paratively useless when she was out of her "studio" - and her father walking about in a state of excitement, which was, indeed, what Mr. Cavendish expected. The two exchanged a guilty look when they saw who their visitor was. They looked as people might well look who had been caught in the fact and did not know how to get over it. They came forward, both of them, with a cowardly cordiality and eagerness to welcome him-"How very good of you to come to see us so soon!" Miss Brown said, and fluttered and looked at her father, and could not tell what more to say. And then a dead pause fell upon them. - such a pause as not unfrequently falls upon people who have got through their mutual greetings almost with an excess of cordiality. They stopped short all at once, and looked at each other, and smiled, and made a fatal conscious effort to talk of something. "It is so good of you to come so soon," Miss Brown repeated; "perhaps you have been to see Lucilla," and then she stopped again, slightly tremulous, and turned an appealing gaze to her papa.

"I have come to see you," said Mr. Cavendish, plucking up all his courage. "I have been a long time gone, you know, but I have not forgotten Carlingford; and you must forgive me for saying that I was very glad to hear I might still come to see Miss Brown. As for Lydia?" said the candidate, looking about him with a smile.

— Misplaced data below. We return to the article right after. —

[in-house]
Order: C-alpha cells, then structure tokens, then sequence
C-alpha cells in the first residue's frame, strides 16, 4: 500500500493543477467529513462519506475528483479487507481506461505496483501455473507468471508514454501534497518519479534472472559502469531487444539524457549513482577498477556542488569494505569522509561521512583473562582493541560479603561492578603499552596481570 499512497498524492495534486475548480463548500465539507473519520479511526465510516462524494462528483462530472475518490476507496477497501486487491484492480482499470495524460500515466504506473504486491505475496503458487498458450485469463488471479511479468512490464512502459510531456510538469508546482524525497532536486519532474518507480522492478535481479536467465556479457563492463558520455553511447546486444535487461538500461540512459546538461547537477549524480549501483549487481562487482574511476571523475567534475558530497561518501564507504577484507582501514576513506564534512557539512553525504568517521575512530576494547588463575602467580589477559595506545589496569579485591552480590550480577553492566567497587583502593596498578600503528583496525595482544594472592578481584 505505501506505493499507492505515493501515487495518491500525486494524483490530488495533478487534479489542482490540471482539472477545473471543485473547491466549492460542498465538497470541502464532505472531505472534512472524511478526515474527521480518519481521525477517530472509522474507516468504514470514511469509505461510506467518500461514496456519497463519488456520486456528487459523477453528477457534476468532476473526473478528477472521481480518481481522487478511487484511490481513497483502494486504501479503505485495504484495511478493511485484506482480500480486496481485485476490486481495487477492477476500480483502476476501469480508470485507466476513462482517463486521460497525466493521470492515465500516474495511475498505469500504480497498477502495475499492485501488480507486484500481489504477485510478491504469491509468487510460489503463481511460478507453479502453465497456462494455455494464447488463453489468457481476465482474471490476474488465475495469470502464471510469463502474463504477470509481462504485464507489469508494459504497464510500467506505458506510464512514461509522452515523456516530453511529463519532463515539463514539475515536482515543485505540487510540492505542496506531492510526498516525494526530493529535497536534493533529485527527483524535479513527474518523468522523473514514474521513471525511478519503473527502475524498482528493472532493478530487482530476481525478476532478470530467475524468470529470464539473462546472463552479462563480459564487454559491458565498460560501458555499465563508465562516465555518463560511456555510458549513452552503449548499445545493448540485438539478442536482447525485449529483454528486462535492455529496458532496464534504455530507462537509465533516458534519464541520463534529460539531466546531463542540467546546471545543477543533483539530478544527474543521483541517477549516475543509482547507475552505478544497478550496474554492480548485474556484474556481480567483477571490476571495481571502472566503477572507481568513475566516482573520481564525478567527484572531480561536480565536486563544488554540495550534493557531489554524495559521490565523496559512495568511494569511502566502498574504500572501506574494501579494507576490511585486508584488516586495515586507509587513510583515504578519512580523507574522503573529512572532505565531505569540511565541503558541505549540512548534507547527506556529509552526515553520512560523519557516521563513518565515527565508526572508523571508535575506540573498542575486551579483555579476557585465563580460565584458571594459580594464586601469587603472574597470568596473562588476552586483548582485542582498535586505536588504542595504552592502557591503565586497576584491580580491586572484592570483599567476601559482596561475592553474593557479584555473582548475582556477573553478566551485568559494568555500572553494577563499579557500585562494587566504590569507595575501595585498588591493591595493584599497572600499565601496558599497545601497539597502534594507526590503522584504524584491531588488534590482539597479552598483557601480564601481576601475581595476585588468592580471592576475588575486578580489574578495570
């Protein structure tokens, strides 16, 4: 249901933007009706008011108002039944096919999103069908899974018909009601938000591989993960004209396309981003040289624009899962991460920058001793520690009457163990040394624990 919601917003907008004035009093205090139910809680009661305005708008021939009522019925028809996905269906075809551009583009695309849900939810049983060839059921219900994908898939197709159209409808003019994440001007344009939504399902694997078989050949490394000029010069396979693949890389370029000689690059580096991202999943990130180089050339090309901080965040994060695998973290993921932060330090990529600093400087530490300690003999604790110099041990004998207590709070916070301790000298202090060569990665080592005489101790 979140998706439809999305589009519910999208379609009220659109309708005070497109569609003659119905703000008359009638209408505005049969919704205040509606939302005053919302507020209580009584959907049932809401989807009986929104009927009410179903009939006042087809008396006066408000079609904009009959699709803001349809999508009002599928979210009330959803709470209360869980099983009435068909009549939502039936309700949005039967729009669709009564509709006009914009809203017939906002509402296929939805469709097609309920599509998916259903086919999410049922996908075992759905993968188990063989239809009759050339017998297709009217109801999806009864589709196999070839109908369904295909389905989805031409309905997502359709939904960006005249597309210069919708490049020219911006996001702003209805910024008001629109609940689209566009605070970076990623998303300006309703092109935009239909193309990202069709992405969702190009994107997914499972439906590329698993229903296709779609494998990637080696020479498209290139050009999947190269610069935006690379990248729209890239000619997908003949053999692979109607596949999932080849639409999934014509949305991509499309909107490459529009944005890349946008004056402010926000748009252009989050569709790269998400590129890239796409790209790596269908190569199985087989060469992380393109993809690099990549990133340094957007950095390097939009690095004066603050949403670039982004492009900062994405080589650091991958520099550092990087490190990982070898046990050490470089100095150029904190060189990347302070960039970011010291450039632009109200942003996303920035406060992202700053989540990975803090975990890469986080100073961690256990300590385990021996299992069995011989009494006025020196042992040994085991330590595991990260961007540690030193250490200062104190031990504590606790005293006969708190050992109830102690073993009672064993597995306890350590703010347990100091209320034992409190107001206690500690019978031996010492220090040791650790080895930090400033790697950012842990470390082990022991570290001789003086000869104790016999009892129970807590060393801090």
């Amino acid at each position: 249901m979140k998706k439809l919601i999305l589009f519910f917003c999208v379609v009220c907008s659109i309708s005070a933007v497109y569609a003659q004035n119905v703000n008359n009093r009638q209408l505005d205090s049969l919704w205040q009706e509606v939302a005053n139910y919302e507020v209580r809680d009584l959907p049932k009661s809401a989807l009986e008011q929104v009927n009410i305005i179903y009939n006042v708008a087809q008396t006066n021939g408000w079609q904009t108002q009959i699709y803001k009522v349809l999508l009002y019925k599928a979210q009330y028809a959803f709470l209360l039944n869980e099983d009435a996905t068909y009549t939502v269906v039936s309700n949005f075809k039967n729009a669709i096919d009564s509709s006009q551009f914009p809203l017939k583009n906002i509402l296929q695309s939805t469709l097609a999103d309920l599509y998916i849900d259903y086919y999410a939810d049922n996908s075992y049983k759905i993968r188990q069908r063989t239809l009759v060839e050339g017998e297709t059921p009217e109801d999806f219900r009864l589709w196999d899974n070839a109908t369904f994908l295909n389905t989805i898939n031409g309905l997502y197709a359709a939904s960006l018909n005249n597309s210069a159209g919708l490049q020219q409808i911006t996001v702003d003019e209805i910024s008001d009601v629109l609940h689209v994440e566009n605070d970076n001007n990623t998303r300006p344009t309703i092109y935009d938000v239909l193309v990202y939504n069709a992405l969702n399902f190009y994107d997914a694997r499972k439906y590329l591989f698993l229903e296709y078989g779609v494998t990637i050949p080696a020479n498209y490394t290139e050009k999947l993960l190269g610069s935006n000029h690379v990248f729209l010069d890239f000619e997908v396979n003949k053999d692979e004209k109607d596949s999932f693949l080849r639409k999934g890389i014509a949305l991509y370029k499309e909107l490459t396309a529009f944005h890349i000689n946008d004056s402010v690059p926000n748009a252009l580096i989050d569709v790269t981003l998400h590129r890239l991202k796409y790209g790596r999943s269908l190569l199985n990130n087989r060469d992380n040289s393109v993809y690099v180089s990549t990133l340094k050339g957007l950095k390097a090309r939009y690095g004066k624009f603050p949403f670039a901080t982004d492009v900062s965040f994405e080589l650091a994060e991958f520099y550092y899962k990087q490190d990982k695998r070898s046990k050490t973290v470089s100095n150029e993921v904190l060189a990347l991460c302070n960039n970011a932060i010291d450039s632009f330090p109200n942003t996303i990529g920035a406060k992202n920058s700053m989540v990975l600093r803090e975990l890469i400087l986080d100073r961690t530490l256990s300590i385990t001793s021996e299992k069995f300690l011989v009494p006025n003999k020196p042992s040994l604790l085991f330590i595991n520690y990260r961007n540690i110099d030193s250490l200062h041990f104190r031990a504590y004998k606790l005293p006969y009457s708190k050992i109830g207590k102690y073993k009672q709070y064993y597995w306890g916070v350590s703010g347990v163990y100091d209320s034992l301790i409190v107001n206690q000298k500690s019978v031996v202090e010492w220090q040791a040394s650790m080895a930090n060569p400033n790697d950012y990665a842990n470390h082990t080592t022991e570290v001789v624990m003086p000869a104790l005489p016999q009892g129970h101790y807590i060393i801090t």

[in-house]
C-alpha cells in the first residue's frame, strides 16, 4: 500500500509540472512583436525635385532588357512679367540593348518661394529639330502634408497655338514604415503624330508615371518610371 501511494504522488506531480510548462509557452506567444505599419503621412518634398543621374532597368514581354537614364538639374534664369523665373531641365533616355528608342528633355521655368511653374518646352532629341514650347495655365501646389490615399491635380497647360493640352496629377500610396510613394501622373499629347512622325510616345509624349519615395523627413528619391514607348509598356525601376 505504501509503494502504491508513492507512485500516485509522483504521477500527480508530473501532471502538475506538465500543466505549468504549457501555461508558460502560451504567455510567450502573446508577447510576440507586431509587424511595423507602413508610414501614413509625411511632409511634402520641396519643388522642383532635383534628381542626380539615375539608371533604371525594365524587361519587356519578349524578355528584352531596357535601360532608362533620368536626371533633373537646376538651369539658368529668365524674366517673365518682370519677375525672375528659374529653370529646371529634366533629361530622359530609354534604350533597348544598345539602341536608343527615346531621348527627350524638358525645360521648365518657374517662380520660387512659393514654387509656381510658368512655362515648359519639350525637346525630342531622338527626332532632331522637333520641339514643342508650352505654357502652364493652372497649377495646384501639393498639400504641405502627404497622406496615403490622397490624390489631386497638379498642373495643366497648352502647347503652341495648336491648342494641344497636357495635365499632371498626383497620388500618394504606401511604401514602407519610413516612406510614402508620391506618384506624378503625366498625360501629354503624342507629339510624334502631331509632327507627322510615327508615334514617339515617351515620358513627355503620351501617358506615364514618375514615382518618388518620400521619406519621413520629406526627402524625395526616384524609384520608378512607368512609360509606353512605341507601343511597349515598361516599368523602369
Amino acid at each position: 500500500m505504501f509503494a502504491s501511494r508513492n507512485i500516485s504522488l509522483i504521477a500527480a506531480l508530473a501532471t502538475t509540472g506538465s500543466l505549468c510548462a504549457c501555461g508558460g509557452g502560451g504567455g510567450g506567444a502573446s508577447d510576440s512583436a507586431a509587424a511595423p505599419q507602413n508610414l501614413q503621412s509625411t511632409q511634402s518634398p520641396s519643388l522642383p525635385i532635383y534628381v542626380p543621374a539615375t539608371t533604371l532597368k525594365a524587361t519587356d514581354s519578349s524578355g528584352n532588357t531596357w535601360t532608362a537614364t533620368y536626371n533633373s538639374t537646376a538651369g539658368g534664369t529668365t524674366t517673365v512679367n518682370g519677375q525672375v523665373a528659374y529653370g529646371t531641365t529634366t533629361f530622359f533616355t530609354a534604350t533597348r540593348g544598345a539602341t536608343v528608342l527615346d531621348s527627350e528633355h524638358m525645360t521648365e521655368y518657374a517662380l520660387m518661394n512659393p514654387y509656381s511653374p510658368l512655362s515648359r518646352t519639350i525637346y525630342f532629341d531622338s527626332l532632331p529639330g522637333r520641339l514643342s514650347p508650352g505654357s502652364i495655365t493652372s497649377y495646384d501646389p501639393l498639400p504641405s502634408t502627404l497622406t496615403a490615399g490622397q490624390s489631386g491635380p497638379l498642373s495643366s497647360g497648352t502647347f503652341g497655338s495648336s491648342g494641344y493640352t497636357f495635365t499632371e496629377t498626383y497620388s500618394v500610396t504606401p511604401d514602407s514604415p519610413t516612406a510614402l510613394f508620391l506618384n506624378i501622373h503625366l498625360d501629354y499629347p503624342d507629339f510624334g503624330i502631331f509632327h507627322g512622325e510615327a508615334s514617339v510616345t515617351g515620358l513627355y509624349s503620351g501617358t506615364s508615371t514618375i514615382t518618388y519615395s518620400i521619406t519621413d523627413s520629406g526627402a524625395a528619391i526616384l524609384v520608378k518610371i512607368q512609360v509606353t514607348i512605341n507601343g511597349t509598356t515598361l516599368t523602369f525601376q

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"Ah, Lydia," said her sister, with a sigh, "her eldest is eight, Mr. Cavendish. We don't see her so often as we should like-marriage makes such a difference. Of course it is quite natural she should be all for her own family now."

"Quite natural," said Mr. Cavendish, and then he turned to the Major. "I don't think there are quite so many public changes as I expected to see. The old Rector always holds out, and the old Colonel; and you have not done much that I can see about the new paving. You know what I have come home about, Major; and I am sure I can count upon you to support me," the candidate said, with a great deal more confidence than he felt in his voice.

Major Brown cleared his throat; his heart was moved by the familiar voice, and he could not conceal his embarrassment. "I hope nothing will ever occur," he said, "to make any difference in the friendly feelings-1 am sure I shall be very glad to welcome you back permanently to Carlingford. You may always rest assured of that," and he held out his hand. But he grew red as he thought of his treachery,